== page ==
Remote Learning: Check out these student articles + interactives.

Lesson

"How Nicotine Affects the Teen Brain"

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While student smoking rates have declined in recent years, e-cigarette use has risen—an alarming trend, because most vaping devices contain the highly addictive drug nicotine. Share the article “How Nicotine Affects the Teen Brain” to help students understand how nicotine is not only highly addictive but also can cause lasting effects on their brain. Then have students complete the “Vaping Health Risks” presentation activity to guide them to conduct deeper research into specific vaping risks and help spread the word to their peers.



SUBJECT AREAS:

Science, Biology, Public Health, English Language Arts, Health/Life Skills



STANDARDS:

COMMON CORE STATE STANDARDS
(CCSS)
NEXT GENERATION SCIENCE STANDARDS (NGSS)
RI.2

* Determine central ideas or themes of a text; summarize key supporting details

RI.9

* Analyze how two or more texts address similar topics

SL.4

* Present information and supporting evidence appropriate to task, purpose, and audience
MS-LS1.D/HS-LS1.D

* Information Processing

Practice

* Obtaining, Evaluating, and Communicating Information

Cross-Cutting Concept

* Cause and Effect: Mechanism and Prediction



LESSON:

READING-COMPREHENSION QUESTIONS

  1. Describe how the brain’s reward system works. (The brain’s reward system is activated when you experience something enjoyable, like laughing with friends. That causes a release of the natural chemical dopamine. Dopamine helps your brain note this activity as something that should be remembered and repeated.)
  2. What is addiction? (Addiction is a brain disorder that causes a person to continue to seek out and use a drug despite negative consequences in their lives.)
  3. Explain how using nicotine can lead to addiction. (When someone uses nicotine, it causes the brain to release dopamine. Nicotine causes a larger- and longer-than-normal release of dopamine. The surge in dopamine causes a strong reaction in the reward system, so the person feels a strong desire to use nicotine again. Over time, this leads to addiction.)
  4. Why are teens especially vulnerable to nicotine addiction? (The adolescent brain is still developing and won’t be fully mature until the person reaches their mid-twenties. Because it is still developing, the brain is more vulnerable to the changes caused by nicotine.)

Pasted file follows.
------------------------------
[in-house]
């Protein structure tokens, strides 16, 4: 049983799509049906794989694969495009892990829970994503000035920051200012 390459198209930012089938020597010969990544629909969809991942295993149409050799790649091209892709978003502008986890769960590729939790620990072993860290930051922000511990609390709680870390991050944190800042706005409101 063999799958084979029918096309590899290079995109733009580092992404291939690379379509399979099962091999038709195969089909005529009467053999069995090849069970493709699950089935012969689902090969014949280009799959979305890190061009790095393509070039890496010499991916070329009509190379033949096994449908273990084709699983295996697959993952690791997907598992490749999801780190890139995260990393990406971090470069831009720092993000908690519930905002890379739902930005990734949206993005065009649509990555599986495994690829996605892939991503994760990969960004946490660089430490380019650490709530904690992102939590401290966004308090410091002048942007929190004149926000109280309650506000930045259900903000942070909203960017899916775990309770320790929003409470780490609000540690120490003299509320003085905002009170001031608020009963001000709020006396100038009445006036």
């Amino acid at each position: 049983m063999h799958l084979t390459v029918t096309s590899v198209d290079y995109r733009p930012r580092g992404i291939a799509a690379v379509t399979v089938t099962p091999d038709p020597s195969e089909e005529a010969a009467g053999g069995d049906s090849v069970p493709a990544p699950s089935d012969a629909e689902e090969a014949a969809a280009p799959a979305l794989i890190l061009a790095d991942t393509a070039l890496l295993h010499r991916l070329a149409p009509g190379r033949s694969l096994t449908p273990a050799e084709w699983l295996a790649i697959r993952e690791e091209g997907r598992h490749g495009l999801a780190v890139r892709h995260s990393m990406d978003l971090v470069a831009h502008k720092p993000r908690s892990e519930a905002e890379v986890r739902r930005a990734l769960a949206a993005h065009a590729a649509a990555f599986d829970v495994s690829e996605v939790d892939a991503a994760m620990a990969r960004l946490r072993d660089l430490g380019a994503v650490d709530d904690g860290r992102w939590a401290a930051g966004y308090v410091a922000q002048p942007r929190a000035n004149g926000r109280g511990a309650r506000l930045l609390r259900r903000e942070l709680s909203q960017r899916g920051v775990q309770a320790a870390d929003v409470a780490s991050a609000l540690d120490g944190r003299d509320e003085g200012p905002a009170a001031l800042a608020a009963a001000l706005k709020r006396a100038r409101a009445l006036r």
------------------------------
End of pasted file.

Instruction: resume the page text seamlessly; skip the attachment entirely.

5. Explain one reason it can be challenging for someone who is addicted to nicotine to quit. (If someone who is addicted to nicotine tries to quit, they can experience uncomfortable withdrawal symptoms, including depression and powerful cravings, that make it hard to stop.)
  6. What are some ways teens can help support a healthy development of their brains? (Don’t use drugs like nicotine. Take on new challenges that have a positive and stimulating influence on brain development, such as learning a new skill.)



CRITICAL-THINKING WRITING PROMPTS

  • Grades 6–8: Both conventional cigarettes and vaping devices are illegal for teens. Write an argument to support the existence of this law. Include supporting evidence.
  • Grades 9–10: How does the brain’s reward system reinforce certain types of behavior? Explain how this can have positive and negative effects on a person’s development.
  • Grades 11–12: Some people who use nicotine report using it because they think it helps them relax. Explain why, in reality, nicotine can have the opposite effect. Then, suggest healthier alternatives for relaxation.



REMOTE LEARNING SUGGESTIONS

Send students links or print copies of the student article and student activity, and instruct them to read independently. Share the reading-comprehension questions on a digital discussion board, on a video call, through email, or in a print packet, and have students respond online or in hard copy. When students have completed the student activity, presentations can be delivered over a class video call, through a prerecorded video clip, or by sharing links or attachments. Wrap up by having students share (digitally or in writing) 3–5 new things they learned or thought about in a new way as a result of their classmates’ presentations.